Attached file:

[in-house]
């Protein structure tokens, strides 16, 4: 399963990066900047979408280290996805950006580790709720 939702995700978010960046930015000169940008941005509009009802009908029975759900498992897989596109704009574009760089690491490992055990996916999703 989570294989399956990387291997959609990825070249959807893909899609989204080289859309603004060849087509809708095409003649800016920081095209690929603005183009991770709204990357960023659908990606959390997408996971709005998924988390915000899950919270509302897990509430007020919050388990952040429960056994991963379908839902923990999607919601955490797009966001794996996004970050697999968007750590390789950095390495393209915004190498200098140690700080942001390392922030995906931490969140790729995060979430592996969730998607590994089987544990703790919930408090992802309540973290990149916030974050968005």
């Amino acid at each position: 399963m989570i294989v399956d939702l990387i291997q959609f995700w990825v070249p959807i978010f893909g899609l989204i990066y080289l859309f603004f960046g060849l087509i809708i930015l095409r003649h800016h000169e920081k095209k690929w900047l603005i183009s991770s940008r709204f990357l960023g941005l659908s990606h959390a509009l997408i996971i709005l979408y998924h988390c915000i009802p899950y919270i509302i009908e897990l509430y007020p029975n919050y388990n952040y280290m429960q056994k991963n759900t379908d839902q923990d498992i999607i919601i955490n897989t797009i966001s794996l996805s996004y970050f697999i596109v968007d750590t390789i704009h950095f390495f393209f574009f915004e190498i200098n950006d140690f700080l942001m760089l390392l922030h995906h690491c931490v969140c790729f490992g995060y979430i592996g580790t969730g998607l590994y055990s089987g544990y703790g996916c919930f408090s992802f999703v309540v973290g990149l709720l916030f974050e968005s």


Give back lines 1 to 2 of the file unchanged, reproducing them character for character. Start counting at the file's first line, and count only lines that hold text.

[in-house]
């Protein structure tokens, strides 16, 4: 399963990066900047979408280290996805950006580790709720 939702995700978010960046930015000169940008941005509009009802009908029975759900498992897989596109704009574009760089690491490992055990996916999703 989570294989399956990387291997959609990825070249959807893909899609989204080289859309603004060849087509809708095409003649800016920081095209690929603005183009991770709204990357960023659908990606959390997408996971709005998924988390915000899950919270509302897990509430007020919050388990952040429960056994991963379908839902923990999607919601955490797009966001794996996004970050697999968007750590390789950095390495393209915004190498200098140690700080942001390392922030995906931490969140790729995060979430592996969730998607590994089987544990703790919930408090992802309540973290990149916030974050968005």